When Will Every American Be Vaccinated For COVID-19?

When President Biden took office in January, he set a goal for the United States to administer 200 million COVID-19 vaccine shots in his first 100 days in office. A few days short of the hundred-day mark, we met that goal, which made the future look promising, but we quickly realized that we have a long way to go before we can really put the coronavirus in the rearview mirror for good.

Vaccination rates started out strong, and in some places, it seemed like you couldn't get a vaccine soon enough: People were lining up in their cars and refreshing website pages to schedule appointments. But in other places in the country, it's been a struggle to convince people to get vaccinated. The most current data shows that about 50 percent of the U.S. population has been vaccinated, but the rate at which people are showing up to get their shot has declined since April (via Time). Is the goal of getting every American vaccinated for COVID-19 attainable? Is it even possible?

What are the barriers threatening vaccination rates?

Back in June, President Biden set another goal: to have 70 percent of Americans vaccinated for COVID-19 by the Fourth of July (via White House). He was no doubt trying to tempt us with a good time: If we can just do what we're supposed to and get vaccinated, we could have the Fourth of July back, just like the good old days before the pandemic. However, as vaccination rates slowed and July approaches, it looks as though Biden's goal is not going to happen. The White House's National Month of Action attempts to remove all possible barriers for people who are not getting vaccinated, but it seems that there is still some resistance to the COVID-19 vaccines.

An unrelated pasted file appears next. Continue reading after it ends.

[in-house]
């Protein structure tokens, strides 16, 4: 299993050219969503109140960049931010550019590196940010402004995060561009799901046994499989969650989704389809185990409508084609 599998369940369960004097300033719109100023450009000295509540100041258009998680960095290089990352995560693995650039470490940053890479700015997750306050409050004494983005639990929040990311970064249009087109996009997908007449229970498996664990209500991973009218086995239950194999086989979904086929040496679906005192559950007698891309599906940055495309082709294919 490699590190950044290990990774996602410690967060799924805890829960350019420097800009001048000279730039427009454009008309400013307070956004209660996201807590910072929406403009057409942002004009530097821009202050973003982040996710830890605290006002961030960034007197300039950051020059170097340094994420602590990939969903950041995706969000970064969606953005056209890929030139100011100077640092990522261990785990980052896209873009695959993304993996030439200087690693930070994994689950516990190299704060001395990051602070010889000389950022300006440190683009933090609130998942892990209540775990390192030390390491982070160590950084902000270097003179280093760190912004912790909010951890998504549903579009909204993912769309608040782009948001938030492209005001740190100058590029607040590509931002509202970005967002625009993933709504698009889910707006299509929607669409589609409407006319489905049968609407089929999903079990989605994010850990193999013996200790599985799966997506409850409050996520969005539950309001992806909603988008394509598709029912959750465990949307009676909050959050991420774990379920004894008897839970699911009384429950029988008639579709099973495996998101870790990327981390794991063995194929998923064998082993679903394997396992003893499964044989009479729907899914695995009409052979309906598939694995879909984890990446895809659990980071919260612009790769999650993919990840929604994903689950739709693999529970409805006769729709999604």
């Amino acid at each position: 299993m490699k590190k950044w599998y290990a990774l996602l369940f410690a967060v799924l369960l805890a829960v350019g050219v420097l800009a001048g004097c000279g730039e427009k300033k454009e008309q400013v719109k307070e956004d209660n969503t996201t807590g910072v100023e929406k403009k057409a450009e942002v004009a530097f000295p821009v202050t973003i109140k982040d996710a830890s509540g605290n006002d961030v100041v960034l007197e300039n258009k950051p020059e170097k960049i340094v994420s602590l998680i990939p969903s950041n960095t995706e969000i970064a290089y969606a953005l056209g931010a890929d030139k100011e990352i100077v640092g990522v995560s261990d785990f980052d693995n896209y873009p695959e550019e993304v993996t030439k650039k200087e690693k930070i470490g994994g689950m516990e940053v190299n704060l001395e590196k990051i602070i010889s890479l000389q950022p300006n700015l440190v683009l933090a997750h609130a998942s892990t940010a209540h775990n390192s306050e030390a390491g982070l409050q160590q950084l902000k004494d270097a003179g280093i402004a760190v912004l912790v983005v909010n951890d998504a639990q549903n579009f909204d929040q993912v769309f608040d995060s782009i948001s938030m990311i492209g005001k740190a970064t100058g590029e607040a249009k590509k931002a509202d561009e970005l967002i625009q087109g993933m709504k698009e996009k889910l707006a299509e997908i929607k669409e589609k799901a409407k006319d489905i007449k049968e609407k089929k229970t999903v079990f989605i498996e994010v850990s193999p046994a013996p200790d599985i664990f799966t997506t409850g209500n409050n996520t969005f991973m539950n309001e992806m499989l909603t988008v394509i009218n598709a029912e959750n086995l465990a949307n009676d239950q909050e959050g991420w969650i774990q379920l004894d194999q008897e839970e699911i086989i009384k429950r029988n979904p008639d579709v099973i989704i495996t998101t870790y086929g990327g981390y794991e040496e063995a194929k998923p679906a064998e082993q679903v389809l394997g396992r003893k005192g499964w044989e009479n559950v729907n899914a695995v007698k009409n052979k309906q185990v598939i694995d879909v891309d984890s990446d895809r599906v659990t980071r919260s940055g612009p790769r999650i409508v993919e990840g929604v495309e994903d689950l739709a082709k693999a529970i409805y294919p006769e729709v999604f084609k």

What reasons do people have to not get the vaccine? As a country, we're making good progress, but Dr. Anthony Fauci, the trusted source on infectious diseases and COVID-19 throughout the pandemic, still says that we need to reach 70-90 percent inoculation in order to reach herd immunity, which is what it will take for things to truly get back to normal (via Washington Post). 

Some reasons that Americans have cited as reason enough not to get vaccinated are concern about vaccine side effects, lack of access, or mistrust surrounding the vaccines, whether that is mistrust in the vaccine itself or the institutions that recommend it (via Vox).

What can we do to get more people vaccinated?

In order to combat the issue of accessibility to COVID-19 vaccines, the Biden Administration included a number of measures in the National Month of Action campaign, including childcare options for people who want to get vaccinated and extended pharmacy hours for those who might work past the regular pharmacy operating hours (via White House).

Individual states and businesses are also offering prizes and giveaways in an attempt to encourage Americans to get vaccinated (via CNBC). States like Colorado are entering vaccinated citizens in a lottery, where they have a chance to win $1 million (via The Gazette). The White House announced on June 10 that they will donate half a billion COVID-19 vaccines to other countries in need, so it would appear that not having enough doses to vaccinate every American is not the issue: It's a matter of convincing people that getting a COVID-19 vaccine is important and worthwhile. 

Another thing that may get more Americans vaccinated is a pending FDA approval of the COVID-19 vaccines, not just for emergency use. One-third of US citizens say that the FDA approval is what they're waiting for, because they don't currently trust the vaccines being administered (via ABC). And although experts and medical professionals still say that you shouldn't wait to receive a COVID-19 vaccine if you're eligible, the FDA's approval of the vaccines may be what it takes to push the United States over that 70 percent mark in order to get closer to herd immunity.